Gravy and the Wooden Spoon

Tonight my twenty-something niece is hosting her first holiday party, from the looks of what’s posted on Facebook it might just be her first “grown-up” hosting.  It reminds me of the time I first hosted a holiday event.  I was living in Vermont in the early 90’s and there were quite a few of us who were not going to be able to get to the Thanksgiving dinner…no turkey smells, no cooking pies wafting through the air; inconceivable.

house in fair havenThe bunch of us who hung out together, and worked together, decided we would share responsibilities for cooking a complete and entire turkey dinner.  There were roughly 14 people who would be joining us in my two-room apartment.  We moved the kitchen table from Liz’s apartment and moved it into my living room; her table tucked up next to mine, with various rocking chairs, a loves eat, and a few actual kitchen chairs, comfortably sat all of us.

dinner todayNot only was it the first time I cooked a turkey, it was certainly the first time I made gravy to go with it.  I’m personally not much of a gravy eater so didn’t think about how to make it until someone asked if there would be any.  I tried to remember how my Mom would get things ready on Thanksgiving day.  I’d watch her make the stuffing every years so there was no need for a recipe.  The gravy on the other hand, I was clueless.

cookbookThe Betty Crocker cookbook I owned had a recipe for turkey gravy, using cornstarch as a thickener, so I gave that a try.  I’ve been known to be somewhat impatient–apparently making gravy is not a race and patience is the key to success.  When it appeared the gravy was not getting any thicker I would add a little more cornstarch, when it got too thick I’d add more broth…and so it continued.  By the time I was “done” , I had transferred the liquid into a bigger saucepan, and, when all was truly said and done, the wooden spoon I was using to stir with was standing straight up in the middle of the brown goo in the pan.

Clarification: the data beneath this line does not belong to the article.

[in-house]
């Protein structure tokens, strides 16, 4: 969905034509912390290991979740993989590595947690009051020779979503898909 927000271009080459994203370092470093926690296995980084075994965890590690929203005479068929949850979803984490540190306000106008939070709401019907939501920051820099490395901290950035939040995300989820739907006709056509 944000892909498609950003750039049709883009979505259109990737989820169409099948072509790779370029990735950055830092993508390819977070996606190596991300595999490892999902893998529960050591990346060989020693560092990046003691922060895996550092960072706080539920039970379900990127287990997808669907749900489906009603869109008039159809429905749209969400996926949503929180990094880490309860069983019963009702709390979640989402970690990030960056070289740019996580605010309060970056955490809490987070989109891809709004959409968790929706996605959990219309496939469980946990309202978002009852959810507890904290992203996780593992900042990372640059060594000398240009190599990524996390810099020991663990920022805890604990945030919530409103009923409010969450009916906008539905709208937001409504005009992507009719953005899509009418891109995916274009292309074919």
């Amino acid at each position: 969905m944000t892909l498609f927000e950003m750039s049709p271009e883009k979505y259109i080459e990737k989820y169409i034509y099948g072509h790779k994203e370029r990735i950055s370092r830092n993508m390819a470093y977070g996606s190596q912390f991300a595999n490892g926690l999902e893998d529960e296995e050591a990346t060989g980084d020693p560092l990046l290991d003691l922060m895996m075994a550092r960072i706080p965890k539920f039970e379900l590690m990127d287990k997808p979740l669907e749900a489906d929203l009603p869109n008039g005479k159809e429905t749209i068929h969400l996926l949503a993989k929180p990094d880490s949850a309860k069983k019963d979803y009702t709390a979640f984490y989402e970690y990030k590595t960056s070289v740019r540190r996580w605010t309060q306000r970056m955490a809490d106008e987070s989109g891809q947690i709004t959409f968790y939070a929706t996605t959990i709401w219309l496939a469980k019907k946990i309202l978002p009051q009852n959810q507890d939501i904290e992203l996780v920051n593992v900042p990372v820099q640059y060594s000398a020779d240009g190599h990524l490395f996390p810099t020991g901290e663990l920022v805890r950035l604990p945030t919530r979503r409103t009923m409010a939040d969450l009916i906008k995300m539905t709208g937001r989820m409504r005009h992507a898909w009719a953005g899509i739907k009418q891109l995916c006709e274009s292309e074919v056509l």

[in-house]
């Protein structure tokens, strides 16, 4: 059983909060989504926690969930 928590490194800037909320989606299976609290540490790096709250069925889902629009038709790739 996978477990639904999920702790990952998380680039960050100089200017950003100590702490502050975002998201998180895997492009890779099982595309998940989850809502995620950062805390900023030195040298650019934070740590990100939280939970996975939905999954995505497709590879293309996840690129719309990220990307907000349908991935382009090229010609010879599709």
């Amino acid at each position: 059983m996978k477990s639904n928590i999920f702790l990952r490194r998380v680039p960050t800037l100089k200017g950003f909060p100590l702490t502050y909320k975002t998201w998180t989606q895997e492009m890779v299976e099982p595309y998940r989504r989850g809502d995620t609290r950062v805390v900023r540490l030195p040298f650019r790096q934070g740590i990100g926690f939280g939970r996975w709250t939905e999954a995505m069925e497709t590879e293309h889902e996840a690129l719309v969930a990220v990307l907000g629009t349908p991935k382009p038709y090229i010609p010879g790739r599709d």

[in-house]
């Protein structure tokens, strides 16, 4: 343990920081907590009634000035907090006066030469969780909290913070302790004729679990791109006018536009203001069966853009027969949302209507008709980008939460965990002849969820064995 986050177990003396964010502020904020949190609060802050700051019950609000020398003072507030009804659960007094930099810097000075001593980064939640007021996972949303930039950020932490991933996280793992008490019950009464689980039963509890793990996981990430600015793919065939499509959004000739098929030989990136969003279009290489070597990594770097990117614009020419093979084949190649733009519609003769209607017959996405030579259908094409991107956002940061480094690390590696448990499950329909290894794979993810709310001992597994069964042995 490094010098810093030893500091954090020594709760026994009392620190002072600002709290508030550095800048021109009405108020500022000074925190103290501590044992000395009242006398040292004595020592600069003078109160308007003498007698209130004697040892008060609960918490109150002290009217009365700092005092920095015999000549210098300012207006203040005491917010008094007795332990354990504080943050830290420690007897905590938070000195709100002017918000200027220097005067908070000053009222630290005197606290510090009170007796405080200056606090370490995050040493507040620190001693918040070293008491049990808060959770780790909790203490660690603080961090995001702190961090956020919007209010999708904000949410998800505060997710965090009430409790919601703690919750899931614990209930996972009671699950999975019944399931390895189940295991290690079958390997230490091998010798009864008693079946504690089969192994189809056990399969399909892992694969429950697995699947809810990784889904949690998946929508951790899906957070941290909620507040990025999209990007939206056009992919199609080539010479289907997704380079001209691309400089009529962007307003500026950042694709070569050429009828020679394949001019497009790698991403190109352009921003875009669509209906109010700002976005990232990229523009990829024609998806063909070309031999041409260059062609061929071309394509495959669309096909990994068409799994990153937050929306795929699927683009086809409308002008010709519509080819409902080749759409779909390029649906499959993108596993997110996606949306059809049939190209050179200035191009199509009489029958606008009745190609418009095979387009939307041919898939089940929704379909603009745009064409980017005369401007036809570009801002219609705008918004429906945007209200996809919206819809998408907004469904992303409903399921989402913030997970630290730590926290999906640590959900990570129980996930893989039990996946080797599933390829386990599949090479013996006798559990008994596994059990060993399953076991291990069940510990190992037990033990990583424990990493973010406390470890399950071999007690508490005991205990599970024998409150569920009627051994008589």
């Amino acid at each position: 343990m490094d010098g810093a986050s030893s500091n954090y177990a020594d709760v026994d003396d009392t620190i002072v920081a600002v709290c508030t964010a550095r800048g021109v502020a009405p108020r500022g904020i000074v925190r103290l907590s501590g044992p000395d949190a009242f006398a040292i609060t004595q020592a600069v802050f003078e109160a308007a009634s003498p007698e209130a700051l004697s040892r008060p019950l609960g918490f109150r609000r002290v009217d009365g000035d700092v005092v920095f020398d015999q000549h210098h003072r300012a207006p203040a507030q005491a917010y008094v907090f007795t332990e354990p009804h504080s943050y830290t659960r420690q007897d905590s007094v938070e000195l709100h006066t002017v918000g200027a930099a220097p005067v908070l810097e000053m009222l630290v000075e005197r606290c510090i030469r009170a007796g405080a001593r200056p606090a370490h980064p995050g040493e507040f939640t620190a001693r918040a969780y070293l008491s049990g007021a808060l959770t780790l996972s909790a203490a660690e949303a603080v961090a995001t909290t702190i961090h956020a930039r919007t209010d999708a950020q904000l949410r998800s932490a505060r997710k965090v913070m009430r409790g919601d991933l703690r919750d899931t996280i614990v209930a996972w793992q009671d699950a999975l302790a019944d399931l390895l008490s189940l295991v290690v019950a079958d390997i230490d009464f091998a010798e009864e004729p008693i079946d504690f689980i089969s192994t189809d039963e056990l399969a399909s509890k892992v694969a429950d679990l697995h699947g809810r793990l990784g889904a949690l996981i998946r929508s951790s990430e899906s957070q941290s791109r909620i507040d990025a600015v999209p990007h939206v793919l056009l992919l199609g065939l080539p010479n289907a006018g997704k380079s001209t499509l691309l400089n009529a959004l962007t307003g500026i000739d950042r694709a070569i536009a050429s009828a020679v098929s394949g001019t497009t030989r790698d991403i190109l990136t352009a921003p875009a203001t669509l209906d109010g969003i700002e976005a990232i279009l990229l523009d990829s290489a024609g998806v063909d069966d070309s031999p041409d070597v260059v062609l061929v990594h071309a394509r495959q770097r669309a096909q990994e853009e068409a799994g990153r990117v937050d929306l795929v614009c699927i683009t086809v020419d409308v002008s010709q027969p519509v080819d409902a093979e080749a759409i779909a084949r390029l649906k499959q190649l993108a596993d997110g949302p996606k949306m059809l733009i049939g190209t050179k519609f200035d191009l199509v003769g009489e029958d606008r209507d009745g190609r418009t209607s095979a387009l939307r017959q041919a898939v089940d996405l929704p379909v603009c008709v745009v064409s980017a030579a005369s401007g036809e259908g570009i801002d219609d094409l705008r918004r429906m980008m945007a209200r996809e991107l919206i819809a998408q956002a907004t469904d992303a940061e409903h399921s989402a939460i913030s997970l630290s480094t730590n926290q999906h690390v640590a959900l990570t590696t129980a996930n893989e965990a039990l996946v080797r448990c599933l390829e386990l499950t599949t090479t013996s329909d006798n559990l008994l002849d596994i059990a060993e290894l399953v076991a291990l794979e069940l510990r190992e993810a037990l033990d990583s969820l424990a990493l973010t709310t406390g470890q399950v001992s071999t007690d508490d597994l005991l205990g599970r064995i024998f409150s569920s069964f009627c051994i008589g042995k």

gravyDinner guests had arrived and I was pleased with how the apartment looked and smelled.   There were plenty of munchies prior to the main  course and dessert items filled a card table in the corner.  When someone asked for the gravy I poured what I could into the serving dish and passed it along.  While I was just slightly horrified, the dinner guests were lovely about “pouring” the gravy on their mashed potatoes.  “It has good flavor,” someone said.

Today I want that those gracious guests for choking down my sorry excuse for turkey gravy.  I have since learned how to make a smooth, velvety, perfectly seasoned treat, to cover the aromatic slices of turkey, the mound of stuffing, and mini-mountain of fluffy white mashed potatoes.  Enjoy!

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